Thursday, 2 July 2020

Asha Bhosle’s 79th Birthday on September 8 ‘The Enchantress’

Updated: September 8, 2012 4:22 pm

Asha Tai won 7 Filmfare trophies (Garibon ki Suno, Dus Lakh, 66; Parde mein rahne do, Shikar, 68; Piya tu ab to aaj, Caravan, 71; Dum maro dum, Hare Rama Hare Krishna, 72; Hone Lagi Raat, Naina, 73; Chain se humko kabhi, Pran Jaye Par Vachan Na Jaye, 74 (OP Nayyar’s last known film, apart from a flopped comeback attempt); Yeh mera dil, Don, 78; a special award for Rangeela, 95; and 17 Best Singer nominations, apart from Lifetime Achievement Award, 01. She has also won two national awards, Dil cheez kya hai, Umrao Jaan, 81; Mera kuch samaan, Ijaazat, 86; and the enviable Dadasaheb Phalke Award, Govt of India, 2000.

 

A dominant presence on the Hindustani filmi sangeet for now more than six decades, acknowledged by the World Records Academy as the most recorded artist in the world, Asha Bhosle has lent her incomparable voice to almost every female actor in over a thousand movies since she first burst on the scene with Chunaria (1948), and after a decade or so of rejections, hardships, playing second fiddle to sister Lata, Geeta Dutt, Shamshad Begum and others recording mainly for B and C grade movies (and in the process recorded more songs than any other singer), or other singers’ rejects, it was a day of reckoning when maestro OP Nayyar, bugged by Lata’s arrogance decided to abandon the singer altogether, and in retaliation nurtured the younger sibling’s voice, and provided it with a distinct, unmatched identity, and while there have been clones of Lata, Asha has remained uncontested.

Asha Tai’s unblemished career can be divided in three segments. The first, and most significant, in partnership with the mercurial OP Nayyar who first used her vocal chords, cast her out of the Geeta Dutt style, for Guru Dutt’s-Raj Khosla directed-Dev Anand, Shakila, Waheeda Rahman starrer, CID (52), but it was actually first with B R Chopra’s Dilip Kumar-Vyjanthimala starrer, Naya Daur (57)—especially her Sahir Ludhianvi penned duets like Maang ke saath tumhara, Saathi haath badhana saathi re, Uden jab jab zulfein teri. So impressed was the renowned maker of distinct, individualistic films that he prevailed upon even his other composers to use hers as the main female voice in Gumrah (63), Waqt and Hamraaz (65), Aadmi aur Insaan (66) and Dhund (73).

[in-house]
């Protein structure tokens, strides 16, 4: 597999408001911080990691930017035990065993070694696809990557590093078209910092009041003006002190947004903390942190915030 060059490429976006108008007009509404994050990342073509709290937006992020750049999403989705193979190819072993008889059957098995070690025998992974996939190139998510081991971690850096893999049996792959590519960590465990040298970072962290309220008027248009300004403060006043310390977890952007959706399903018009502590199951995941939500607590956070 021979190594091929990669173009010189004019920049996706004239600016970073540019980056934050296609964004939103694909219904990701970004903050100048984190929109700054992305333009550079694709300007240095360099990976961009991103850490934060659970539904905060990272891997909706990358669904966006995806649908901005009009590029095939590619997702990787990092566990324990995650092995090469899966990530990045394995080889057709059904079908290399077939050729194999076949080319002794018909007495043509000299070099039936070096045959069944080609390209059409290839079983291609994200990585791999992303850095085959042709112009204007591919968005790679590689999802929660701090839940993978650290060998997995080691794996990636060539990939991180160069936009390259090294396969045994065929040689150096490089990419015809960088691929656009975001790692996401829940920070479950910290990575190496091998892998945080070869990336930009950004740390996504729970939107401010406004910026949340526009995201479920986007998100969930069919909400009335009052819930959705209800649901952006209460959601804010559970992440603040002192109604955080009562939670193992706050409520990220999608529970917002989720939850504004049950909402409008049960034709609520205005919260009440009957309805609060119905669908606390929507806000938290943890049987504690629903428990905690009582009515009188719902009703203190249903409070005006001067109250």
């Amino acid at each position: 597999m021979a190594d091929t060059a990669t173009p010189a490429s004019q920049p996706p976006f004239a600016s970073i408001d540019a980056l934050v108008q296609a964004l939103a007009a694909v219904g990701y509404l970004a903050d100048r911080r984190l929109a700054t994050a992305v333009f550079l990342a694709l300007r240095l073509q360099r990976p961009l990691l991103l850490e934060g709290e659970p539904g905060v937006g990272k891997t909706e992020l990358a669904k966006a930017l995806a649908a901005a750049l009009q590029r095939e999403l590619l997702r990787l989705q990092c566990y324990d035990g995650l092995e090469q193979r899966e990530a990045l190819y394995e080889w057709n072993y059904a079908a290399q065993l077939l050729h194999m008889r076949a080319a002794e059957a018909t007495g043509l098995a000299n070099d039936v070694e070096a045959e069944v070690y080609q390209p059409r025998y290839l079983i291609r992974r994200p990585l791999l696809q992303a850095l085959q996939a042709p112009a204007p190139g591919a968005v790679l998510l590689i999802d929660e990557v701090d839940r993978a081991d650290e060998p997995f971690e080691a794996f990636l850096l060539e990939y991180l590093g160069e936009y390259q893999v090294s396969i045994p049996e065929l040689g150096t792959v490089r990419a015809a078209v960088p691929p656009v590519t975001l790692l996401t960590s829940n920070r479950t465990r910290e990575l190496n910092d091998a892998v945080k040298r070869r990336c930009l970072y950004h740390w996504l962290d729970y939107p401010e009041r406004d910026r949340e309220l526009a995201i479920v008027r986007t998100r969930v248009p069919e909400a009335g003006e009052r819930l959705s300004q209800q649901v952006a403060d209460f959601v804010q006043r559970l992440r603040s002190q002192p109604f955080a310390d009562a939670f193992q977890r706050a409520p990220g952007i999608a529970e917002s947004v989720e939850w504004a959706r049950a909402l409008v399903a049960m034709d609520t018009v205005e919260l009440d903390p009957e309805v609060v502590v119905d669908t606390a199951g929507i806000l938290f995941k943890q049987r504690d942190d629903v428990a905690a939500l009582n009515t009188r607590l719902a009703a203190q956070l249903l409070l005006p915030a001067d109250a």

And again in the same year in Shammi Kapoor-Ameeta starrer, Nasir Husain-directed Tumsa Nahin Dekha where apart from the repeat solo title song, and three duets with Mohammed Rafi—Aaye hai door se milne huzoor se, Sar pe topi laal hath mein resham ka rumaal, Dekho kasam se, dekho kasam se. They went on to repeat the magic in Phir Wahi Dil Laya Hoon (63), Mere Sanam (65), Humsaya (68) and Pran Jaye Par Vachan Na Jaye (74)—by which time Nayyar had lost his rhythm. In their 20-year-long association, Asha sang 324, including 164 solos, records Raju Bharatan tongue-in-cheek, “just under two-third of the 528 songs that Nayyar composed for female voice…1952-72…he was valid as a music director while Asha was available to him.”